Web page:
Friday, August 22, 2008

Me & Uke, Part 2





















Most everybody knows the uke came from Hawaii. Fewer folks know that it got there by way of Portugal—seems the Portuguese had this small guitar called the cavaquinho, which is the uke’s progenitor, so to speak.

Anyway, in terms of instrument classification, the uke is a type of guitar. In fact, the standard uke tunings (most commonly these days g-c-e-a, but sometimes a-d-f#-b) are the same intervals (i.e., the same relationship between notes) as the four highest pitched strings on a guitar in standard tuning (d-g-b-e). In fact, the baritone uke is typically tuned just like the top four strings of a guitar, & some folks tune tenor ukes that way, too—an example would be the jazz uker Lyle Ritz, whose How About Uke? album really showcases the instrument’s possibilities.

These days there are four sizes of uke, though the original ukulele was the soprano—the “little uke” that everyone thinks of when you say “ukulele.” The ukulele as such is usually dated back to the late 19th century. Around the 1920’s—which was the uke’s first big heyday on the mainland—the concert and tenor sized ukes (both somewhat larger than the soprano) were developed. These days the concert & tenor sizes are quite popular—I myself prefer them to the soprano scale uke, which I find cramped; it’s just so small.

Another form of uke that originated in the “roaring 20’s” is the banjo uke, also sometimes called the “banjolele.” These are wild & wonderful little machines, & as the proud owner of one I can say they almost always get folks asking “What is that”—plus they lend themselves to the joke “I’m going to play a little banjo…” which can’t be passed up. The banjo uke probably was created for two reasons: first, the one instrument that surpassed the uke in popularity during the ‘teens & 20’s was the banjo in all its various incarnations—those were the days of hot jazz, & jazz bands typically featured some form of banjo as their rhythm & chord instrument. Banjos are LOUD, & they can cut through the blare of the trumpets, cornets, clarinets etc. that were usually featured in this style of music. So partly the banjo uke was emulating a popular instrument of the day (& of course the banjos featured most often in hot jazz were the plectrum & tenor forms, both of which are also four-string instruments). But second, ukes are not loud instruments. For this reason they lend themselves to accompanying a singer—you don’t have to strain to sing “over” one. But they also can be hard to hear in an ensemble with other instruments. The banjo uke was a solution to this. Banjo ukes are surprisingly loud; I’ve been told by experienced soundmen that my banjo uke is actually louder than my plectrum banjo. In addition, ukes were more typically tuned to a-d-f#-b back in the 20’s, & this higher tuning is a bit louder than the g-c-e-a tuning that’s commonly used now.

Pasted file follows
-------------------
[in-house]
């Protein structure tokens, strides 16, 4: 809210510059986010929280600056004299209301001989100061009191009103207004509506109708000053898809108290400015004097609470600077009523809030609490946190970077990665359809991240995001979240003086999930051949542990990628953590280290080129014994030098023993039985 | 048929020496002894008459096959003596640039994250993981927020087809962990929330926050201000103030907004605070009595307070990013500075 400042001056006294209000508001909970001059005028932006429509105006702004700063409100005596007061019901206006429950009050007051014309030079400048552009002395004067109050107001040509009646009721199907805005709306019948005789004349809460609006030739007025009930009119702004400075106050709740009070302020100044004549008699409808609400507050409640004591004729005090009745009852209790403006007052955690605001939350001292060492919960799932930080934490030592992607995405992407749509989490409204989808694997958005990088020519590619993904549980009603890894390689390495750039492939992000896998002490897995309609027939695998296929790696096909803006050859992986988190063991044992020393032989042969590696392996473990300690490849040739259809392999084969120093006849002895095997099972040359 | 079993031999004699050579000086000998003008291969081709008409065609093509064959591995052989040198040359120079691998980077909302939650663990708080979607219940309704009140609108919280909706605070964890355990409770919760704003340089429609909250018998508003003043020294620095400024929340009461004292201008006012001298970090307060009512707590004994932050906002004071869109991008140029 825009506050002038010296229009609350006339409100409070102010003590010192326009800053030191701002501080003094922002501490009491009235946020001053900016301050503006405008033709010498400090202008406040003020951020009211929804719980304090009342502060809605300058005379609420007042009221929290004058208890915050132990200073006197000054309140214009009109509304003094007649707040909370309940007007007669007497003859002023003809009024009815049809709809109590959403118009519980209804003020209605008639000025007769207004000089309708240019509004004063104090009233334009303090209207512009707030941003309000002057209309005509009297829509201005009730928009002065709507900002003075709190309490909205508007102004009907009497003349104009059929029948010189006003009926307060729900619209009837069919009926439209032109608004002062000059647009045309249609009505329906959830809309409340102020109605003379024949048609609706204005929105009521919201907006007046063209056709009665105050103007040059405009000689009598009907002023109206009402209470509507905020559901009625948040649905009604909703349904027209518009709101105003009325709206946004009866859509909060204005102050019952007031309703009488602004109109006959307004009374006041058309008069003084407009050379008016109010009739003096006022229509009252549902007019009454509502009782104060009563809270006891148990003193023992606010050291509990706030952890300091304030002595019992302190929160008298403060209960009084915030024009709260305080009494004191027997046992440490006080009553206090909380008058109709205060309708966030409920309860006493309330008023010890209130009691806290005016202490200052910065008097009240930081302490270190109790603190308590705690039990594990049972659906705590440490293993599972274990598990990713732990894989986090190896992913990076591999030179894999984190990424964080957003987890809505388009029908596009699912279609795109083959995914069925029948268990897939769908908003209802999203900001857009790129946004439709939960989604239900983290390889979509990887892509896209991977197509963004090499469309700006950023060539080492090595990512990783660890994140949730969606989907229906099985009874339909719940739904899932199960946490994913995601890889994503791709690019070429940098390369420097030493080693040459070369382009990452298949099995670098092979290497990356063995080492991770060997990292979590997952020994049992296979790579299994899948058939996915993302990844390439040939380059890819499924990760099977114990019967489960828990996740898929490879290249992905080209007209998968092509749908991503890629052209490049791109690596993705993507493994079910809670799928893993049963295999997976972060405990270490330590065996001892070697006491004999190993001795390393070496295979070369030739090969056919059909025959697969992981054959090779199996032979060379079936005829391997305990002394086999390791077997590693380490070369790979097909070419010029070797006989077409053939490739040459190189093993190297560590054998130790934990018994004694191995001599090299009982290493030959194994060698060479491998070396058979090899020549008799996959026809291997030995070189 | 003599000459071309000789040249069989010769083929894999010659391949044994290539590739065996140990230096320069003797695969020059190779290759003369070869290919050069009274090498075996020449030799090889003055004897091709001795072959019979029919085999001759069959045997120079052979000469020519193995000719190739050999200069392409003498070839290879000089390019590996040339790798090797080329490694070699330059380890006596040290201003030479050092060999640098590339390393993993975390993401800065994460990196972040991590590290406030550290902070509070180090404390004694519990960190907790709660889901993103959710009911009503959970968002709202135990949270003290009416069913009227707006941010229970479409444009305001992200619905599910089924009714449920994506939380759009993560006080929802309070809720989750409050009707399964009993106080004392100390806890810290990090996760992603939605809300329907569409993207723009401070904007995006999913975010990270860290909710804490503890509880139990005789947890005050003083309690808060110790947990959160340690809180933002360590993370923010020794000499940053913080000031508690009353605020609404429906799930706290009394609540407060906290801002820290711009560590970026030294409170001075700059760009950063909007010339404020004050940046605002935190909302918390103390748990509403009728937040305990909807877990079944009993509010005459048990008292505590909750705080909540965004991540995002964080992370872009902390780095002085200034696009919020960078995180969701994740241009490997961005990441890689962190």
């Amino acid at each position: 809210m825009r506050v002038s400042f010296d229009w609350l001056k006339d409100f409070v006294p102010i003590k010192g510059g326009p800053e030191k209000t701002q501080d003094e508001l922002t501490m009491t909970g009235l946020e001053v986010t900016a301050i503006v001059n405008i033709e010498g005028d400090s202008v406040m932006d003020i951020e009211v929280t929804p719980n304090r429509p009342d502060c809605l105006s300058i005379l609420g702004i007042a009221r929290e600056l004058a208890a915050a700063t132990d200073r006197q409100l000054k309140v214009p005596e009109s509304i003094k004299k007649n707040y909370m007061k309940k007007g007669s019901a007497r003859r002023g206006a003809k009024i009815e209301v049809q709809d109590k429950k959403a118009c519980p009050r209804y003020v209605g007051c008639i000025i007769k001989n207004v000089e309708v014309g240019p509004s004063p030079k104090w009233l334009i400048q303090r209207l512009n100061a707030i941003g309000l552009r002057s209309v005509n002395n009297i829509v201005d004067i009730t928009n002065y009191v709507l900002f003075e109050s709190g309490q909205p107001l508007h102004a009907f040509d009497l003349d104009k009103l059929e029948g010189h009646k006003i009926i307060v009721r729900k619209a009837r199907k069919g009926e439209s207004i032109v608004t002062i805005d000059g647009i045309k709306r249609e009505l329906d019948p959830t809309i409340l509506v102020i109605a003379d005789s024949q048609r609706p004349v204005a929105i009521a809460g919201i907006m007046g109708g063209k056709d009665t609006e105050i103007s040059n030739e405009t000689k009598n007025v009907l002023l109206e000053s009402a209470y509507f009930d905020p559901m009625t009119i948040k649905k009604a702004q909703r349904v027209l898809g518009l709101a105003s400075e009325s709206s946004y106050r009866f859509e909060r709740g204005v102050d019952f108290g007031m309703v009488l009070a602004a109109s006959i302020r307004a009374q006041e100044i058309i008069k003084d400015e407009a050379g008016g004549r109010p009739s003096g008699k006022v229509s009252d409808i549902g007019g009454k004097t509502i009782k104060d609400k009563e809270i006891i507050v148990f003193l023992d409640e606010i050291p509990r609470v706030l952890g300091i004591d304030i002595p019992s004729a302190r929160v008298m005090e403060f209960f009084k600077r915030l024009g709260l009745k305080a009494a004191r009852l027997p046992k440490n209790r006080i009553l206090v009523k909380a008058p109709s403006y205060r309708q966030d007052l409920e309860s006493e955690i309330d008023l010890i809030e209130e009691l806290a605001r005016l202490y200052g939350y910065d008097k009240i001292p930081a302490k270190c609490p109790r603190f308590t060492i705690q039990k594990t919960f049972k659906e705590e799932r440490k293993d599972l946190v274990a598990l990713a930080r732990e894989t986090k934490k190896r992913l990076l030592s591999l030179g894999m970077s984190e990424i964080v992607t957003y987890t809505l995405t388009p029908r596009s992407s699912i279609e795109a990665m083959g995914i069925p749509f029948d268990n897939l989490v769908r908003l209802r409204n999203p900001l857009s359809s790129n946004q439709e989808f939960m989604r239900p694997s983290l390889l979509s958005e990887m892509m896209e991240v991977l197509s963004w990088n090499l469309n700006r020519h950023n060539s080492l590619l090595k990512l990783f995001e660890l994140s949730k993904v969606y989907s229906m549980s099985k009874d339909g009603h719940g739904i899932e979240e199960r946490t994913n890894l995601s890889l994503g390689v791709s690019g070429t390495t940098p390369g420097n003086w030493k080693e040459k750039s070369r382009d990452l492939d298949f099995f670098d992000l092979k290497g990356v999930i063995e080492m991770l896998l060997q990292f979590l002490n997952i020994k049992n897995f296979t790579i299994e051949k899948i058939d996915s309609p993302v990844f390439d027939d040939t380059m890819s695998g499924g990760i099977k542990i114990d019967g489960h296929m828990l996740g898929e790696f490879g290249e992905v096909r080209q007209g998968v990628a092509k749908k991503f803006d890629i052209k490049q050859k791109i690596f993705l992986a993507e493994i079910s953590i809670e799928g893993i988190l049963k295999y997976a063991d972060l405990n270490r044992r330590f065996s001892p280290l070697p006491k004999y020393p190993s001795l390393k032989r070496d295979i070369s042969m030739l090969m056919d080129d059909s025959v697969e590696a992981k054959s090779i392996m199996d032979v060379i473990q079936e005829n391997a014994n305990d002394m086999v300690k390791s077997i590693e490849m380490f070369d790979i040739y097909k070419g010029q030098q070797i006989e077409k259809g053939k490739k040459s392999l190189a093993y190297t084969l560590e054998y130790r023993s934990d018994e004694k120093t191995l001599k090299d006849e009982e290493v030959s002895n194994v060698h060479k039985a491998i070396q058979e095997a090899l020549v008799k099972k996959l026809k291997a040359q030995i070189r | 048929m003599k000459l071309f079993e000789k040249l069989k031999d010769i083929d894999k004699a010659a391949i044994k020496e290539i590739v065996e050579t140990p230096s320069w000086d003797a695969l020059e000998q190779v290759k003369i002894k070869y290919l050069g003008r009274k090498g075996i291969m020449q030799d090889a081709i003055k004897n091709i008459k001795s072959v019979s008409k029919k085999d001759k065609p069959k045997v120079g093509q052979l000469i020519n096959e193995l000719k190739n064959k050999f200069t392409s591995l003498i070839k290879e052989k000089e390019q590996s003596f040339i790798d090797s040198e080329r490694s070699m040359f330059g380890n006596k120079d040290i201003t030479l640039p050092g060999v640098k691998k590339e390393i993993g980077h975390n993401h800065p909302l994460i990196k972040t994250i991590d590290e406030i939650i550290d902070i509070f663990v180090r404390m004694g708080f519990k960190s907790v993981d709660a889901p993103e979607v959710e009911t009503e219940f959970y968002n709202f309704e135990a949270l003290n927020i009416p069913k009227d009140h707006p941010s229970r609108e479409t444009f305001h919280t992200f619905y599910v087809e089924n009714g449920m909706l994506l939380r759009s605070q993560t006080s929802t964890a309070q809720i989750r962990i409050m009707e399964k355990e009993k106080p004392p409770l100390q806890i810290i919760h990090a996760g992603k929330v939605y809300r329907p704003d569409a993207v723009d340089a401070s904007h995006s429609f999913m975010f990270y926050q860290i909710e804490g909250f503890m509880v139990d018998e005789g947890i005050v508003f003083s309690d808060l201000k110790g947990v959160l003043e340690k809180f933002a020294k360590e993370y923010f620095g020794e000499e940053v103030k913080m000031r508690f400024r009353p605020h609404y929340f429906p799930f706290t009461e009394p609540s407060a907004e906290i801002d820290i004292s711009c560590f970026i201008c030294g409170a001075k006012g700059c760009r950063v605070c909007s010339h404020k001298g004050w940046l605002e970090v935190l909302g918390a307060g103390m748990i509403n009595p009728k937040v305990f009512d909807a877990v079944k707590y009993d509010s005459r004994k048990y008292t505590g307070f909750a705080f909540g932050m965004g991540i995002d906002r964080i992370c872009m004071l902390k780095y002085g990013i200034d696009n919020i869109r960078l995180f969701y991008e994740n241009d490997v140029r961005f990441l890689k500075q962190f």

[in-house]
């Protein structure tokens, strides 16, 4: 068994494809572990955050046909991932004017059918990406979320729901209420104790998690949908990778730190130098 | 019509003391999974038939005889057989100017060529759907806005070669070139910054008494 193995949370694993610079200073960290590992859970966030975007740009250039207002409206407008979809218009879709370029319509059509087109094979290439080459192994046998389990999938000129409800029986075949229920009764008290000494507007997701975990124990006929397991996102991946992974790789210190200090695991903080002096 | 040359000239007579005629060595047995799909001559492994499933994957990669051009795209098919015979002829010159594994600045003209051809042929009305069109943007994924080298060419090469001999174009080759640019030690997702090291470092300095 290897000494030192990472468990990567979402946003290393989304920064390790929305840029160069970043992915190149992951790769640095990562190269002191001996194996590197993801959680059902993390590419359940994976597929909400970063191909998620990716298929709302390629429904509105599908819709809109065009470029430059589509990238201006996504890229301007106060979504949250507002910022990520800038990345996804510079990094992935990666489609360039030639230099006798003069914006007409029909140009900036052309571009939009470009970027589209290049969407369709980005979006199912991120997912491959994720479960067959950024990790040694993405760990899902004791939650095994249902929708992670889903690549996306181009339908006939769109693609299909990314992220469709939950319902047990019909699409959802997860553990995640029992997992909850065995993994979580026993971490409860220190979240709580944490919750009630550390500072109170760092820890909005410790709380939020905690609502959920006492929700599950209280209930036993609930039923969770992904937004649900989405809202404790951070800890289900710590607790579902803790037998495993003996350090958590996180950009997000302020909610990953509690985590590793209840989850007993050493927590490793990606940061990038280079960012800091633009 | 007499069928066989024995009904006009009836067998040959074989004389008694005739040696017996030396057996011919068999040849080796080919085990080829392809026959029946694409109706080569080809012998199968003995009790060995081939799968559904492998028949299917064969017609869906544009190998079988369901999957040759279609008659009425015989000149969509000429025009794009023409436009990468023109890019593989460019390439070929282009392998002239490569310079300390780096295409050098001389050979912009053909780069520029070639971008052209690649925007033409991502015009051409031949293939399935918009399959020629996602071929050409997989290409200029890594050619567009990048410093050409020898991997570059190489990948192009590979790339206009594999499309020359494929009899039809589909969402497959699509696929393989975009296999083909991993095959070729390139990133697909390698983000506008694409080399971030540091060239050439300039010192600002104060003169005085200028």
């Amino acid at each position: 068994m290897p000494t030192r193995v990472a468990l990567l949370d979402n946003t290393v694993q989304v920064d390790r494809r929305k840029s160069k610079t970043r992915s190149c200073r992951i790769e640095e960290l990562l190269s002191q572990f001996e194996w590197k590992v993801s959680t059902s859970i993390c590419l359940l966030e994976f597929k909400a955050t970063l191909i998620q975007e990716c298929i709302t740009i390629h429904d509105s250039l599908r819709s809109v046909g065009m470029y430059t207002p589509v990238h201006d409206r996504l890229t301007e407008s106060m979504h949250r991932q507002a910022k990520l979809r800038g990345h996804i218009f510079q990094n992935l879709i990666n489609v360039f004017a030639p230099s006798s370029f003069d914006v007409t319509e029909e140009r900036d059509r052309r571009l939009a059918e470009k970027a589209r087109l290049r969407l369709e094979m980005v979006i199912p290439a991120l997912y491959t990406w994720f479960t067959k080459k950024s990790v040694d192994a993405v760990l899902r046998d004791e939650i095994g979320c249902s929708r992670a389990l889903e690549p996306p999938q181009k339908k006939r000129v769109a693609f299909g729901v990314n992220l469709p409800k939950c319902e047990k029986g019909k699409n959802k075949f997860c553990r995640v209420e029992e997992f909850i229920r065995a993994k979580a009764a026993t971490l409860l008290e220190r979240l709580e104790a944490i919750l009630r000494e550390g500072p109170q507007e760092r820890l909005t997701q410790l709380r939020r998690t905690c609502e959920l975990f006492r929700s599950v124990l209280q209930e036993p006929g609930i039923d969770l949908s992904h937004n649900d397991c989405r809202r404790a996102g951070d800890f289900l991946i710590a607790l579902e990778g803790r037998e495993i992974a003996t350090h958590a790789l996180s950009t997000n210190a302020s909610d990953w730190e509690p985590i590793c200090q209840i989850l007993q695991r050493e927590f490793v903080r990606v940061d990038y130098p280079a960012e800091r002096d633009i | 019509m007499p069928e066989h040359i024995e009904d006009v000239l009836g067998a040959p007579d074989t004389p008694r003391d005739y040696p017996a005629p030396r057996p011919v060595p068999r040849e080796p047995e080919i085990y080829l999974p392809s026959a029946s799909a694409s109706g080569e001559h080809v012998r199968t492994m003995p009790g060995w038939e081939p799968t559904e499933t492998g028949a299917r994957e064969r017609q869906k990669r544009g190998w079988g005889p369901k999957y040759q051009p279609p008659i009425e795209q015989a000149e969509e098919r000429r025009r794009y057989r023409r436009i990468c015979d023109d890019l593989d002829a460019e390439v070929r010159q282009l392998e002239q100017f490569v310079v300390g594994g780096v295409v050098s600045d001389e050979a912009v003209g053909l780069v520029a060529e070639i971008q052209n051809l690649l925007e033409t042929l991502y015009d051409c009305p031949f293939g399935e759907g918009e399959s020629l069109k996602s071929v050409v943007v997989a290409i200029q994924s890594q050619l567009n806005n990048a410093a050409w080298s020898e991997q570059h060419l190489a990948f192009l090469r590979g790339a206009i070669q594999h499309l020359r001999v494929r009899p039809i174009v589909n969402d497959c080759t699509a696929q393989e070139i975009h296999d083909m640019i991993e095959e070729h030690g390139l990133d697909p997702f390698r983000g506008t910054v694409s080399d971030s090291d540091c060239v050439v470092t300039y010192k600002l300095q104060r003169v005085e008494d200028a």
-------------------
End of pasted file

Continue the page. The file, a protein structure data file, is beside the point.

Another solution to the volume problem was to make resonator style ukes—in the pic accompanying this post I’m playing a Beltona tenor resonator uke while my good pal Dani Leone plays the steel drum. Resonator instruments—like the dobro or the resonator guitars used in delta blues—have at least one cone in the body that acts essentially like a megaphone. Back in the 20’s, National & a few other manufacturers made guitars, ukes & mandolins in this resonator style.

The baritone uke was the final variant to come along—this instrument is relatively new; it was developed in the 1950’s, & was the brainchild of radio & TV personality Arthur Godfrey. The baritone is the most guitar-like of the ukes, & also the largest. It’s quite fun to play pseudo-classical guitar stuff on this instrument, but a lot of folks use it for vocal accompaniment, too.

One more-or-less defining feature of the uke is what’s called “re-entrant” tuning. This means that the fourth string (the string nearest your nose when you hold the uke) is pitched higher than the third or second strings, & is just a tone below the first string (the string closest to the floor). Obviously this is different than the guitar or mandolin or either of the four-string banjos, etc.—most stringed instruments proceed from the lowest to highest pitch in a direct line. This re-entrant tuning gives the uke its characteristic sound when playing chords. However, I said a “more-or-less” defining feature because a lot of players these days use the so-called low G tuning, which means the fourth string is the lowest pitched. Although it makes the uke more “guitar-like,” it also increases the number of notes available, & as such facilitates melody playing. & of course the baritone typically isn’t tuned in the re-entrant fashion, though it can be if it’s strung with special strings.

If you want to know even more about ukes, you should check out the blog at ukulelia.com. Those folks not only feature lots of quirky & wondrous uke stories, but also have links to lots of other uke sites.

Anyhoo: now you know almost everything about the uke—so why aren’t you playing one?

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